Article 380
  • David E. Losada, Javier Parapar, Álvaro Barreiro
  • Journal of the Association for Information Science and Technology, 2019 - Q1

When to Stop Making Relevance Judgments? A Study of Stopping Methods for Building Information Retrieval Test Collections

In Information Retrieval evaluation, pooling is a well-known technique to extract a sample of documents to be assessed for relevance. Given the pooled documents, a number of studies have proposed different prioritization methods to adjudicate documents for judgment. These methods follow different strategies to reduce the assessment effort. However, there is no clear guidance on how many relevance judgments are required for creating a reliable test collection. In this paper we investigate and further develop methods to determine when to stop making relevance judgments. We propose a highly diversified set of stopping methods and provide a comprehensive analysis of the usefulness of the resulting test collections. Some of the stopping methods introduced here combine innovative estimates of recall with time series models used in Financial Trading. Experimental results on several representative collections show that some stopping methods can reduce up to 95% of the assessment effort and still produce a robust test collection. We demonstrate that the reduced set of judgments can be reliably employed to compare search systems using disparate effectiveness metrics such as Average Precision, NDCG, P@100 and Rank Biased Precision. With all these measures, the correlations found between full pool rankings and reduced pool rankings is very high.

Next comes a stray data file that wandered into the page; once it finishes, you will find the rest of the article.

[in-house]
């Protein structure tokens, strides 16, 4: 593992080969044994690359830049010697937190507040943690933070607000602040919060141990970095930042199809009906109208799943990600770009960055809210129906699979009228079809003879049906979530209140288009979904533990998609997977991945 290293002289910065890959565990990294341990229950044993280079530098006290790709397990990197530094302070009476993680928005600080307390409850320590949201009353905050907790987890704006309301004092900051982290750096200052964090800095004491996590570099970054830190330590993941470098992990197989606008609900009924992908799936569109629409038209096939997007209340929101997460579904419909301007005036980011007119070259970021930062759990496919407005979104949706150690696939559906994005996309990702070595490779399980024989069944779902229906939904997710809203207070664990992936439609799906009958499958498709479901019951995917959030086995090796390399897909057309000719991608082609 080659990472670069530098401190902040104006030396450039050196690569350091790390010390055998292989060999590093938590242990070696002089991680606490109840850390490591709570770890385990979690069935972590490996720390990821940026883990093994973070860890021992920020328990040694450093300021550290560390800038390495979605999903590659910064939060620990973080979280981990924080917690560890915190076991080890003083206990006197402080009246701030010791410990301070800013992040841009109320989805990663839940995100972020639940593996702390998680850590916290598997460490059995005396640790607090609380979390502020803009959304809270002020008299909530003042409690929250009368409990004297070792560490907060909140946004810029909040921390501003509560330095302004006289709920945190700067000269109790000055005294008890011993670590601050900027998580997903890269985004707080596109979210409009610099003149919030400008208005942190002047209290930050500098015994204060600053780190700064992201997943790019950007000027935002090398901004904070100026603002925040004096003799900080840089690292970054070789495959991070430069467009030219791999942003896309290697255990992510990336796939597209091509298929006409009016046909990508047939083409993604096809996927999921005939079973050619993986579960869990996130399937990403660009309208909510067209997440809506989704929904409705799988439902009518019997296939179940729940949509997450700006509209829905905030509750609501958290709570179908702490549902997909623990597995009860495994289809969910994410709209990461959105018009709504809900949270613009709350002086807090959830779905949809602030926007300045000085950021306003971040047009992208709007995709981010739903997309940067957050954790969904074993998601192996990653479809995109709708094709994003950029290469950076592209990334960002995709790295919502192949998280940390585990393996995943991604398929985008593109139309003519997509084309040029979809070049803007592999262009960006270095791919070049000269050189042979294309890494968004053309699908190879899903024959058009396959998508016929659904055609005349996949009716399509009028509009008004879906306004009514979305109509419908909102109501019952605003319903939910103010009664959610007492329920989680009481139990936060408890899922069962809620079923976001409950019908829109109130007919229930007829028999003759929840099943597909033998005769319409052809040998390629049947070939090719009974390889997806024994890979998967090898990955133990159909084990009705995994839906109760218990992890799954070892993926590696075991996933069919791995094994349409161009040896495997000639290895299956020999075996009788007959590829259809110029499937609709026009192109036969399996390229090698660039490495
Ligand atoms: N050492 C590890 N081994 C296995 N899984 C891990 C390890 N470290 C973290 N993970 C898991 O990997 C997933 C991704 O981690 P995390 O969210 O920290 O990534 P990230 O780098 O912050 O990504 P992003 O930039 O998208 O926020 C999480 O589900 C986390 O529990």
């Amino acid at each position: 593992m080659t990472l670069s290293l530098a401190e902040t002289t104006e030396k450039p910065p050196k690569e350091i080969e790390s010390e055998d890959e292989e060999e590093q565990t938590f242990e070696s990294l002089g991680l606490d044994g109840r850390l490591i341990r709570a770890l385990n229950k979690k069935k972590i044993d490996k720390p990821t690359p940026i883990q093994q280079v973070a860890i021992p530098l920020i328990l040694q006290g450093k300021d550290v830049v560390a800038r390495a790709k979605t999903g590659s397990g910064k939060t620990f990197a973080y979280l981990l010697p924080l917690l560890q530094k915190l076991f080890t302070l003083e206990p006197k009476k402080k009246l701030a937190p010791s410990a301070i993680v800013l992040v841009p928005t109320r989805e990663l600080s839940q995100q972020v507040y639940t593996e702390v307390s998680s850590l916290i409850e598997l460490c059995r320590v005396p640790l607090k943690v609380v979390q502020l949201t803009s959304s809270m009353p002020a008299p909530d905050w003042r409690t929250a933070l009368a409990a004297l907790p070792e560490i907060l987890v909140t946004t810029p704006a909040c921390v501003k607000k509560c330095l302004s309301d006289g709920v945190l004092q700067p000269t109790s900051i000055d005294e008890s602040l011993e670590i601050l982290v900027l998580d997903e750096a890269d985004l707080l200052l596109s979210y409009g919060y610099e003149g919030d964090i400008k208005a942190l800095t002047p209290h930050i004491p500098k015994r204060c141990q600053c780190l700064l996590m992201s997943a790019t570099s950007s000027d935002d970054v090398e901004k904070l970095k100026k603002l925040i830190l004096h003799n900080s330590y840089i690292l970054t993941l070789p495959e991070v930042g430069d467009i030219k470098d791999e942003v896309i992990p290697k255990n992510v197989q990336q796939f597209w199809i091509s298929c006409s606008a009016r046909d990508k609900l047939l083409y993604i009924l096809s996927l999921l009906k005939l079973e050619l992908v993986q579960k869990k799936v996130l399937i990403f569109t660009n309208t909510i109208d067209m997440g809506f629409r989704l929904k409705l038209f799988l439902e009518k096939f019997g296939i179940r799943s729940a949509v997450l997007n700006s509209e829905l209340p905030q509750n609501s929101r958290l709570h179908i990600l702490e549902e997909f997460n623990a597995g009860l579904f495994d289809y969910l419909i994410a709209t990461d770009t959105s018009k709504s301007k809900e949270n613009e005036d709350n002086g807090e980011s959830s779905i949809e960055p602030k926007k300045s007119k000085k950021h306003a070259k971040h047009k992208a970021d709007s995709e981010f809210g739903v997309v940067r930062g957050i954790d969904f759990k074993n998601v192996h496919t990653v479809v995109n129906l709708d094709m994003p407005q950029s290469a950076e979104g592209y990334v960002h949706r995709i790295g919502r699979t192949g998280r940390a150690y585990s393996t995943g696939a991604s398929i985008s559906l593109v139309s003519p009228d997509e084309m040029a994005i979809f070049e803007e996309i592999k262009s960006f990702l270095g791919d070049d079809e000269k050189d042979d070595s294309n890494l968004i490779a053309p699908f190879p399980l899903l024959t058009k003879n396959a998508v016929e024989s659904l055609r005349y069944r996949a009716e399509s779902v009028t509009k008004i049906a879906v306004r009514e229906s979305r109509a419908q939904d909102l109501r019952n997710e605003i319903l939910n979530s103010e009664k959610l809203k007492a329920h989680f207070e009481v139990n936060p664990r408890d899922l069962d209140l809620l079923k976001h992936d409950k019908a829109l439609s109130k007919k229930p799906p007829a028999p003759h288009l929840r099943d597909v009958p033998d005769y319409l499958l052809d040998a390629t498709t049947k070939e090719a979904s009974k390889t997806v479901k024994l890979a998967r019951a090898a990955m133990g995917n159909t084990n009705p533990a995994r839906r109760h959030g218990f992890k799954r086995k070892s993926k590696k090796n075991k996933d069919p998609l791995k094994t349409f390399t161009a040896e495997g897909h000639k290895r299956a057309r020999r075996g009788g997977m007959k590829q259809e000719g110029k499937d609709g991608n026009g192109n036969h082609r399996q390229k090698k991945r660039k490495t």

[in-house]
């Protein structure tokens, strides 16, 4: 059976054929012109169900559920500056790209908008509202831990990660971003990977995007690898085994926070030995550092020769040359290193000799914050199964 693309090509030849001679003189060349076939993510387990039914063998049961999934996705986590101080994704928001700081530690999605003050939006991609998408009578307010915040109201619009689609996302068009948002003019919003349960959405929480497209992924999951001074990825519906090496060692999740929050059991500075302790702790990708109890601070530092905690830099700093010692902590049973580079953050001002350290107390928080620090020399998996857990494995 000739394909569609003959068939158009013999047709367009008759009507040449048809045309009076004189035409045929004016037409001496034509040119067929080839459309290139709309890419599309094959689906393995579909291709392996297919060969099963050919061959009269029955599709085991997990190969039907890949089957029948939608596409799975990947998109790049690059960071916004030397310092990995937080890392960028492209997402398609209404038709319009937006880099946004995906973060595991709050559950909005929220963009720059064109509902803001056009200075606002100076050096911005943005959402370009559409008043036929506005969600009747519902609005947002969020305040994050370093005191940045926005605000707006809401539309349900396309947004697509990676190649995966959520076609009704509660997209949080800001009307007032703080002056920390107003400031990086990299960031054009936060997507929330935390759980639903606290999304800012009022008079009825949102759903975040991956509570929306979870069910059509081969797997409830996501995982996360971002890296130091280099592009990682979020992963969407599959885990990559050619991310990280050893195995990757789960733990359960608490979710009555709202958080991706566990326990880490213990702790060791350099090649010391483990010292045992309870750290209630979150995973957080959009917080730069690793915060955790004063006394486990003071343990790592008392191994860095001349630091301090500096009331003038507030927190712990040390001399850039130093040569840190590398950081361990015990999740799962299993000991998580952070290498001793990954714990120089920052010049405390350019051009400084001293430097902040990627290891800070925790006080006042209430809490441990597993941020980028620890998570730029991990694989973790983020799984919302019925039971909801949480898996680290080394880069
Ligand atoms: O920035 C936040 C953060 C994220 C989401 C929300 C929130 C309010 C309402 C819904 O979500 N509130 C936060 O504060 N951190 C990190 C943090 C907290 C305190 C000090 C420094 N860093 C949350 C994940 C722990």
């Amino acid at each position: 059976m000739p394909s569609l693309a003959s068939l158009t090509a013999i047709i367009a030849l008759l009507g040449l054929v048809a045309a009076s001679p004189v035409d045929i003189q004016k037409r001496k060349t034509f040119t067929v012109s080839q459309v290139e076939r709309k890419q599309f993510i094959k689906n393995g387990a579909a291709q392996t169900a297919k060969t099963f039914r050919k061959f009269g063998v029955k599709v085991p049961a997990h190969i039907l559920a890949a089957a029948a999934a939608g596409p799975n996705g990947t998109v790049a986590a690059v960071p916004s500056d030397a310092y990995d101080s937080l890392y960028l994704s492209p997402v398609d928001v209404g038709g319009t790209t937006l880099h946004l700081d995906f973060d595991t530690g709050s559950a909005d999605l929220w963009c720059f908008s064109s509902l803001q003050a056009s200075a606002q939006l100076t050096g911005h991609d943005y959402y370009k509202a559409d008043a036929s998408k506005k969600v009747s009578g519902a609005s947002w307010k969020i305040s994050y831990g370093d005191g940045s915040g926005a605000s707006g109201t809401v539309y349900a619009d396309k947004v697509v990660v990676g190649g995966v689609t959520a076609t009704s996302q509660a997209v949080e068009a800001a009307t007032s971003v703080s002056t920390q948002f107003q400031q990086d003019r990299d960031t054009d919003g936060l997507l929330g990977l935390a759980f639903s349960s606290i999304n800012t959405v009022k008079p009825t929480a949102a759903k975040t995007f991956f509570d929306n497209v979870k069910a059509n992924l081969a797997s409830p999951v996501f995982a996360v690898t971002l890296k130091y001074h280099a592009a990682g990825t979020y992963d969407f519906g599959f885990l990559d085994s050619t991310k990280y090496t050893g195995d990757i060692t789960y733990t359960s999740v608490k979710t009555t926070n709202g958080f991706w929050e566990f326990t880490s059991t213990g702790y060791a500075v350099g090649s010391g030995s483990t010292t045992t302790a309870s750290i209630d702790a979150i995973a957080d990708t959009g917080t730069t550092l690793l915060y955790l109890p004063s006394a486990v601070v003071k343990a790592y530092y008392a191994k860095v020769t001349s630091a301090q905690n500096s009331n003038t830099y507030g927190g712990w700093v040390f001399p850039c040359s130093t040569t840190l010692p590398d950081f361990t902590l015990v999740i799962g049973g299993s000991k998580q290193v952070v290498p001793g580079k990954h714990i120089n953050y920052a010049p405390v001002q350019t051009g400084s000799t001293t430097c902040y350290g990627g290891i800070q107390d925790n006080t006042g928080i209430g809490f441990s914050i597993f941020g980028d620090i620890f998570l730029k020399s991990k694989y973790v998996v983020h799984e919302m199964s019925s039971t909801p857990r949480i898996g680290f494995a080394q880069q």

Keywords: Information Retrieval, Evaluation, Pooling, Relevance Judgments, Stopping methods
Canonical link